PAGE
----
You can read more about the symptoms, diagnosis and effects of SMA Type 4 here. Our guide, ‘Looking after yourself if you are an adult who has had a recent diagnosis of SMA’ answers many questions asked by adults newly diagnosed with SMA Type 4.

What causes 5q SMA?

  • The SMN1 gene

All types of 5q SMA affect the nerve cells called lower motor neurons. These are found within the spinal cord and transmit signals to muscles. These nerve cells carry electrical signals from the brain to activate the muscles used for movement such as crawling and walking. These signals control movement of arms, hands, head and neck as well as breathing and swallowing. For these nerve cells to be healthy, our Survival Motor Neuron 1 genes (SMN1 genes7) must produce enough Survival Motor Neuron (SMN) protein.

The SMN1 gene is on the fifth chromosome in the region labelled ‘q’. This is why the main types of SMA are often referred to as 5q SMA.

Most people have two copies of the SMN1 gene. People with 5q SMA have two faulty copies of the SMN1 gene, which means they are unable to produce enough SMN protein to have healthy lower motor neurons6. This means these specialist nerve cells in the spinal cord deteriorate. This restricts the delivery of signals from the brain to their muscles, making movement difficult. The muscles then waste due to lack of use - this is known as muscular atrophy.

In summary:

  • The SMN2 gene7

A second gene also has a role in producing SMN protein. This is the Survival Motor Neuron 2 gene (SMN2), sometimes referred to as the SMA “back-up gene”. 

However, most of the SMN protein produced by SMN2 lacks a key building block that is usually produced by SMN1. This means that while SMN2 can make some functional SMN protein, it cannot fully make up for the faulty SMN1 gene in people with SMA. 

Unlike most genes, the number of copies of SMN2 on each chromosome can vary from one person to the next8; this can be between 0 – 8 copies. At the population level, the severity of SMA is linked to how much SMN protein is made1,8,9; there is therefore a general relationship between the number of SMN2 copies (“SMN2 copy number”) and the likely severity of SMA symptoms1,8,9.  Having more SMN2 copies is generally associated with less severe SMA symptoms. However, at the individual level, accurate predictions cannot be made about the Type or severity of SMA based on the SMN2 copy number alone1.  This is likely to be because other genetic and possibly environmental factors have an influence on the disease.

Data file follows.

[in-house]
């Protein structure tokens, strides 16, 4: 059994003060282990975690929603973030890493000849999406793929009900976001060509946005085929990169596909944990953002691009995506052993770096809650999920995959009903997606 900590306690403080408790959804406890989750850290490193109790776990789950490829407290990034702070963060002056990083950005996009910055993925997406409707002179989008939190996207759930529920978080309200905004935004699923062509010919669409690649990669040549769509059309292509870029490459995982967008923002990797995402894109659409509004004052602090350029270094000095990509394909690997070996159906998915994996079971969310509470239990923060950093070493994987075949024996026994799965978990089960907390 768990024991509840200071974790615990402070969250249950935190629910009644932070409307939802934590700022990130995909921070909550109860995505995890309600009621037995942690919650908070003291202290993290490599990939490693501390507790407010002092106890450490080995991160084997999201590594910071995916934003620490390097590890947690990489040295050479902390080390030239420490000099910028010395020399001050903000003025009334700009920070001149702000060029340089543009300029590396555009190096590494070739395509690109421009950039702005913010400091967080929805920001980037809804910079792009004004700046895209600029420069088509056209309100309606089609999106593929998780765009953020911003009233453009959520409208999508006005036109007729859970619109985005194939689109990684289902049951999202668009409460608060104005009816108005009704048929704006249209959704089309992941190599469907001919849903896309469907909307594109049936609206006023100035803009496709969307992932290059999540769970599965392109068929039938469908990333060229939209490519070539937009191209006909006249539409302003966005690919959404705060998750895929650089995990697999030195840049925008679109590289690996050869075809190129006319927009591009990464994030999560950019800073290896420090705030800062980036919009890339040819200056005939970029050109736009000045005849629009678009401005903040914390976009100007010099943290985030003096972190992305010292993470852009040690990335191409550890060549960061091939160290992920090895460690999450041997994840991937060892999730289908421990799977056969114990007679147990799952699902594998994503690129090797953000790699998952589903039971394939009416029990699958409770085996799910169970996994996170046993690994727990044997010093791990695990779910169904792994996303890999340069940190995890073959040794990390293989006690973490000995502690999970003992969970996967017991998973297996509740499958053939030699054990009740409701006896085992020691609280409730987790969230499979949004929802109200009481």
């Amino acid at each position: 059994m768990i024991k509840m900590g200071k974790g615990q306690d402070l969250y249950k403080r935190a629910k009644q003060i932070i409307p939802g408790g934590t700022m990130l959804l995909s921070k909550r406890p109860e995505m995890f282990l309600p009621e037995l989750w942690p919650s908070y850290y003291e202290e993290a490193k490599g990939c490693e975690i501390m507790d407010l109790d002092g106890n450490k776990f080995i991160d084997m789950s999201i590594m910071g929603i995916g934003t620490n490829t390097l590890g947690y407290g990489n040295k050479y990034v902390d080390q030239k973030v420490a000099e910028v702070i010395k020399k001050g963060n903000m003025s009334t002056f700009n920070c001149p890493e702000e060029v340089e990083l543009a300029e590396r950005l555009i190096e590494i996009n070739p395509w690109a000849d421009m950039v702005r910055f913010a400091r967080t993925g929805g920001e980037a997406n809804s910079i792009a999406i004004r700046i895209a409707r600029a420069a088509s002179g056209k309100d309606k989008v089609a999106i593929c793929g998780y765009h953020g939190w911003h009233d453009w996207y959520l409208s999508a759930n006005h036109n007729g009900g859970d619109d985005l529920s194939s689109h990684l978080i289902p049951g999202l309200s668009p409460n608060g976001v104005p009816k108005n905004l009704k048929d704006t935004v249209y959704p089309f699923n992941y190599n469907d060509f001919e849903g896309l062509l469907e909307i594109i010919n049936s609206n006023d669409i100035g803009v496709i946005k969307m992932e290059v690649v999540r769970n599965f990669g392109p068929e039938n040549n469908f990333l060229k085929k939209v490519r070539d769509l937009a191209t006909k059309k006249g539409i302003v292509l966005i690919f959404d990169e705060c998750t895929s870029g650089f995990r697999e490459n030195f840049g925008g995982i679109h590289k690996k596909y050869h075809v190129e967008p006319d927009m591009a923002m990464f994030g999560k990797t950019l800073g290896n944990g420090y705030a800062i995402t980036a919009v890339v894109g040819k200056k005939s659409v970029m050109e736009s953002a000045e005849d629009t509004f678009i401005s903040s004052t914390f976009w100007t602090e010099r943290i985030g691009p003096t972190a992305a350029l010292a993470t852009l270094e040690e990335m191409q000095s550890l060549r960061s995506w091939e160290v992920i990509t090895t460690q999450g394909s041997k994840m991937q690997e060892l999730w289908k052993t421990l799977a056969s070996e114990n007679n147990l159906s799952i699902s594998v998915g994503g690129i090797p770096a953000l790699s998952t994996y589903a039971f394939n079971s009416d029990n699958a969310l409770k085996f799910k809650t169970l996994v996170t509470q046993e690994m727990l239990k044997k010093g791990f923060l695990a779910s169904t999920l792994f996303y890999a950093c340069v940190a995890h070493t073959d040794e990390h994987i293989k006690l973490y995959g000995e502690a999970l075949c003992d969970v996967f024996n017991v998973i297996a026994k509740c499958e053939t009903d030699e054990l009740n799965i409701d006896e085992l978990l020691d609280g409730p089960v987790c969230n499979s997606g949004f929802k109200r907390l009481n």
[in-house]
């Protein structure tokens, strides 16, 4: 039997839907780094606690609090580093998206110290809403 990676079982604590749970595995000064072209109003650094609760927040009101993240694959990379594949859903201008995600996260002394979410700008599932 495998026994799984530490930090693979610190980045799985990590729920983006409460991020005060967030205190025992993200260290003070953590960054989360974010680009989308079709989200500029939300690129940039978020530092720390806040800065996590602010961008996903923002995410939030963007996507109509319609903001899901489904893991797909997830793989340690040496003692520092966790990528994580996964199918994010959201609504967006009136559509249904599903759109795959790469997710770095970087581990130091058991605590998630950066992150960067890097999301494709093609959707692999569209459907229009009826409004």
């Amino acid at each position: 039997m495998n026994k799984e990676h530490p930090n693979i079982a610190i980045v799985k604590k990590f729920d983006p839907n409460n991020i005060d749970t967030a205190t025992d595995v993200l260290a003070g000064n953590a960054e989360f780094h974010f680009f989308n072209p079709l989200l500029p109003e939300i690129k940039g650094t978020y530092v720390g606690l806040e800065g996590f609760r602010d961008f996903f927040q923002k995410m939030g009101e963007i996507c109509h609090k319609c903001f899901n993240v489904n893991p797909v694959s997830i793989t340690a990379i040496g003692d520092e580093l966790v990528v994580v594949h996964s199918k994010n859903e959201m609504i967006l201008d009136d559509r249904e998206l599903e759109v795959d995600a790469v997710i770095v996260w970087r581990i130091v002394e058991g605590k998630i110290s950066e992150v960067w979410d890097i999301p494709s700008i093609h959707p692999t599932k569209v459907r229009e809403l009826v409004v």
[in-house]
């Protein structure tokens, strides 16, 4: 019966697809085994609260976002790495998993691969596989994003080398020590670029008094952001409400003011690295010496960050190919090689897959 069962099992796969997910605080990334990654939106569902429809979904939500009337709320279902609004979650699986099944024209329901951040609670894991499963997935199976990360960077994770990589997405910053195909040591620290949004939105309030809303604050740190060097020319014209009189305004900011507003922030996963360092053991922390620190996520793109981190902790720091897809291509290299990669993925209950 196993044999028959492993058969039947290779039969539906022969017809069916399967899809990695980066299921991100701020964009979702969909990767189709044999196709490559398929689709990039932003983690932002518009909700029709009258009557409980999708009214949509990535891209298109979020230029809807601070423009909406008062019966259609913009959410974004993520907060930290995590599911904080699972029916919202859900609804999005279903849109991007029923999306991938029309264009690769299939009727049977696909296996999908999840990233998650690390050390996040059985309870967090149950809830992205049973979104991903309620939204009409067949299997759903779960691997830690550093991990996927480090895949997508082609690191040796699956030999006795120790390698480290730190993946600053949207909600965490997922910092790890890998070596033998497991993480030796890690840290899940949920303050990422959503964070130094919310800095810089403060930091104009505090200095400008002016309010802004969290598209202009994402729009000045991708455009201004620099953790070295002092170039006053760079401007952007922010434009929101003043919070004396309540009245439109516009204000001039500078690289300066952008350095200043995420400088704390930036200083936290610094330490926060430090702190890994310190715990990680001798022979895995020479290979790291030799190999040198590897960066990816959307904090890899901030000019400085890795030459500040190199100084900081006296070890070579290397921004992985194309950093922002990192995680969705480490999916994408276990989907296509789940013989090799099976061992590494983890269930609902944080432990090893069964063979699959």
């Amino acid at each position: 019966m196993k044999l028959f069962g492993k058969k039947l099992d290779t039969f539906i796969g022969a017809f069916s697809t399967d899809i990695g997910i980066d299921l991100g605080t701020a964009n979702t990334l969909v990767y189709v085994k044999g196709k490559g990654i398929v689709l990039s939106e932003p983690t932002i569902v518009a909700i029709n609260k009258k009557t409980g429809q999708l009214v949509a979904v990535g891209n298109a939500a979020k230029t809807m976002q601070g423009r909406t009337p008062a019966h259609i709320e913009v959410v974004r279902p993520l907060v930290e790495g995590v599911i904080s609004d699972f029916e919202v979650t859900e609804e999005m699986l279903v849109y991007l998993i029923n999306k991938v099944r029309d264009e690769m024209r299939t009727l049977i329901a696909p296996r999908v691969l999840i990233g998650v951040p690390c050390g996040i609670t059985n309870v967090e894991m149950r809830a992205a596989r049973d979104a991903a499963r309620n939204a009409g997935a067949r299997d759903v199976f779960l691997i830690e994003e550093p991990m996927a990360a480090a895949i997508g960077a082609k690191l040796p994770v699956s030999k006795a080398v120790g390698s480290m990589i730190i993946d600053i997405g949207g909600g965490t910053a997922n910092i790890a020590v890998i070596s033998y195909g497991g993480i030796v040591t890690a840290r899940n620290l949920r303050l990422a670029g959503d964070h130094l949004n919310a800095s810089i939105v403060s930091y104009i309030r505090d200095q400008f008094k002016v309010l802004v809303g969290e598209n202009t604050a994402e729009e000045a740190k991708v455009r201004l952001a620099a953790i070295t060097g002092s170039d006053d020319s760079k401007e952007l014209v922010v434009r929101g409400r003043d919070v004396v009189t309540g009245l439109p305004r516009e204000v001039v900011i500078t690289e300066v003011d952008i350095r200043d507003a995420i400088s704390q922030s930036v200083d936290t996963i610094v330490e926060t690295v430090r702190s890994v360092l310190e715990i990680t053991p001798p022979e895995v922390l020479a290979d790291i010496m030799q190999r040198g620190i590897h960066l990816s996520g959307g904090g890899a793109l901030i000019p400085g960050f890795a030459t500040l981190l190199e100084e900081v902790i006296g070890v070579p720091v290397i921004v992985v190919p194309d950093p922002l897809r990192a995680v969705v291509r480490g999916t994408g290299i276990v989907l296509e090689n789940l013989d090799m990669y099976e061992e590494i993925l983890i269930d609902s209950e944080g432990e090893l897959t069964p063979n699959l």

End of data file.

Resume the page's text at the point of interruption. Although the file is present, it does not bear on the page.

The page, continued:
Bearing this in mind, the following table gives a summary of:

  • how many SMN2 copies the majority of people within each type of SMA may have (see ‘usual’ column)1
  • the possible range of copy numbers that people within each type of SMA may have (see ‘range’ column)10
SMA Type Usual age of symptoms10 SMN2 copies
'usual number'1 'range'10
Type 1 Younger than 6 months 2 1-3
Type 2 6-18 months 3 2-4
Type 3a Under 3 years 3 3-5
Type 3b Over 3 years 4  
Type 4 Over 18 years 4-6  

Table adapted from Tillmann et al. 201810

How do people inherit 5q SMA?

5q SMA is passed from parents to their children through faulty SMN1 genes. It usually follows an autosomal recessive pattern of inheritance. This means that:

  • People who have inherited two faulty copies of the SMN1 gene (one from each parent) have SMA.
  • People who have inherited one faulty copy and one healthy copy of the SMN1 gene (one from each parent) are carriers of SMA. Carriers do not have SMA or any symptoms of SMA.
  • People who have inherited two healthy copies of the SMN1 gene (one from each parent) do not have SMA and are not carriers.

When two SMA carriers have a child together for each pregnancy there is a:

  • 1 in 4 (25%) chance that the child will inherit both faulty copies of the SMN1 gene and will have SMA.
  • 1 in 2 (50%) chance that the child will inherit one faulty copy and one healthy copy of the SMN1 gene and will be a carrier.
  • 1 in 4 (25%) chance that the child will inherit two healthy copies of the SMN1 gene and will not be a carrier or have SMA.

In around 2% of cases of SMA the mutation is new in the affected person most likely due to an error in making the egg or sperm cell from which they were conceived.  This is called a de novo mutation

There are other rarer forms of SMA with different genetic causes and different patterns of inheritance. For more information on these, please click here.

How many people are affected by SMA?

Approximately 1 in 40 people carry the faulty SMN1 gene11 - that means there are around 1.6 million carriers in the UK.

The incidence is the number of new cases of a condition or disease at any one time. Recent studies indicate that approximately one in every 10,000 babies worldwide are born with a Type of SMA, and that Type 1 SMA accounts for approximately 60% of cases11,12.